It’s getting to be common, big steps by the government to enter our lives. Some of the steps, it has been argued, are necessary because it is necessary for government to protect us from ourselves. There are countless laws along those lines, from seat belts, to no-smoking bans, to sugary drinks, and perhaps even installing stop signs and speed limits.

Like many Americans, we thought banning large, sugary drinks by New York was a Big Foot step. Now a New York state judge has struck down that law, which was enacted as part of the antiobesity campaign. The law in New York had support from Mayor Michael Bloomberg’s administration. The mayor says he will continue to fight for the citywide ban.

The judge ruled that the limits would be “arbitrary and capricious” because they apply unequally to some establishments and to different kinds of sugary beverages. The decision probably will be appealed. The New York Times said the fight over soda regulations is likely to intensify beyond New York in the coming months.

We all know there is an obesity health problem in this country. People eat and drink many food and liquid products that can contribute to obesity. If government is going to ban soda drinks, what’s next? Candy bars? Ice cream? French fries? We don’t have the space to list more of the food items.

We agree with those people who say education is an answer to the obesity problem. The problem with advising what is a healthful diet, especially to avoid obesity, is that only so many people will take the advice. There are many health care organizations, such as hospitals, that do what they can to advise people on healthy eating to avoid obesity. Again, they can’t reach everyone. The message can be widely spread, but only so many people listen and are willing to change their lifestyles. An example is smoking.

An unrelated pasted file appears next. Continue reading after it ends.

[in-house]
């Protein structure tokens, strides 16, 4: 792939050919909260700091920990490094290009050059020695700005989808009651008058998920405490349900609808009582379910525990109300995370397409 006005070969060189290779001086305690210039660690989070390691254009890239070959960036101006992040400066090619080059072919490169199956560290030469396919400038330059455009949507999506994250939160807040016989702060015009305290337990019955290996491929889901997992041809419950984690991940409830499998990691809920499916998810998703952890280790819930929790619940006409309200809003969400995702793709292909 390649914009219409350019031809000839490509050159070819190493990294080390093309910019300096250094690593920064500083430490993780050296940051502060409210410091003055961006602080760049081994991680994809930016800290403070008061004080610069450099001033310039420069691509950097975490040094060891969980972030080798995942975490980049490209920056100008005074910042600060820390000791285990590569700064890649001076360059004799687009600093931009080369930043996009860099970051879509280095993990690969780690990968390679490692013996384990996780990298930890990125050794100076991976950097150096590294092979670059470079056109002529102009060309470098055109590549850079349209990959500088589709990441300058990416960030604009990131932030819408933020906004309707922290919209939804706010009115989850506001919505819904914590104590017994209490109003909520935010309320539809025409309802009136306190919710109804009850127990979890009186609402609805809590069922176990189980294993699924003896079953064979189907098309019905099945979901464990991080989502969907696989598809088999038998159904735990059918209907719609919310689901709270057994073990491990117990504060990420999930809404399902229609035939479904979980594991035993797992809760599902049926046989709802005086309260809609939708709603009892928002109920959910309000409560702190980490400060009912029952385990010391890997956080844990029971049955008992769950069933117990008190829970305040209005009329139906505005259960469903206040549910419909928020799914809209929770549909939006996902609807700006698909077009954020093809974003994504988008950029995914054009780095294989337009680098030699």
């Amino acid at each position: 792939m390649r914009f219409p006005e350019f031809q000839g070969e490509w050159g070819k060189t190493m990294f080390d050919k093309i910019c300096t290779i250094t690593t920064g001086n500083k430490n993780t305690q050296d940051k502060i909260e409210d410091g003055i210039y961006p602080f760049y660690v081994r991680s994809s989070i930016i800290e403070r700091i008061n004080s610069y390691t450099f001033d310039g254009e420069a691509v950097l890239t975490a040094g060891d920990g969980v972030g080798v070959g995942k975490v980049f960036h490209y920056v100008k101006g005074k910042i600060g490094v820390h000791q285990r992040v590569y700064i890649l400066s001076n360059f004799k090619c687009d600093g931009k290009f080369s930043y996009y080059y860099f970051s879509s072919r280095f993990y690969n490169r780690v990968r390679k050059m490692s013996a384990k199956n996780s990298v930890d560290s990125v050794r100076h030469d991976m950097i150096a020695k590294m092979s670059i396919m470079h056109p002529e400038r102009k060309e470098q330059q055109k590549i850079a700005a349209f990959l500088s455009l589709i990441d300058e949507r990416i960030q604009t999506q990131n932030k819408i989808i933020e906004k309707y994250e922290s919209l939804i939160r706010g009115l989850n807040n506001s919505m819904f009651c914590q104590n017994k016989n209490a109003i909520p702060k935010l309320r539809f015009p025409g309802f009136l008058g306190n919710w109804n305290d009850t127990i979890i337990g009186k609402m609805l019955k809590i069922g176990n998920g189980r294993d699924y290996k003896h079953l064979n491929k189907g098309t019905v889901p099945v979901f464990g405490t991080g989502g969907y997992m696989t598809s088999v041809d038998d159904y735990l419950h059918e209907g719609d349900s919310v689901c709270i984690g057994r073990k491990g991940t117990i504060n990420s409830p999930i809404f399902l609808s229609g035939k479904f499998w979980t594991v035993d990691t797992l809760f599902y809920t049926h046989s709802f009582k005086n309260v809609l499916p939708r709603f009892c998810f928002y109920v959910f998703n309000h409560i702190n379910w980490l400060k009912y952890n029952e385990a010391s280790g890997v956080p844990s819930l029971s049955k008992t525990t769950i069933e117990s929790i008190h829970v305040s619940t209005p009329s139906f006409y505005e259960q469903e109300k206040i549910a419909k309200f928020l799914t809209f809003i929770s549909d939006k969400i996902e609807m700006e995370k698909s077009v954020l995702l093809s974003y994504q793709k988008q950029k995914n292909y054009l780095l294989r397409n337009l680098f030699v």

In New York, a number of not-for-profit organizations have joined with the beverage industry in fighting bans on their products. “In many cases, the financial relationships between soda companies and nonprofit groups go back decades, stemming from the industry’s early embrace of the civil rights movement,” The Times said. “But as battles over soda taxes have broken out around the country in recent years, advocates for tighter regulations argue, the money has effectively muzzled organizations that might otherwise be on the side of regulations.” There may be some truth to that.

Officials of Pepsi Cola and Coca-Cola, whose products dominate the market, said there is no connection between the grants to community groups and their positions on soda regulations, The Times reported. These companies, and others, have a long record of contributing to community organizations. They have done it to create goodwill and to help people in communities. When they began their involvement in civic work, it wasn’t to ward off regulations because there was no movement for them at that time.

Granted there are health problems with obesity. We don’t think a ban on large and sugary soda is going to solve the health problems associated with obesity. Yes, it may help with some people.

The problem really is one of government’s reach into the private lives of people. Regardless of how well the intention is of these regulations, there has to be a line drawn. In New York, government crossed the line.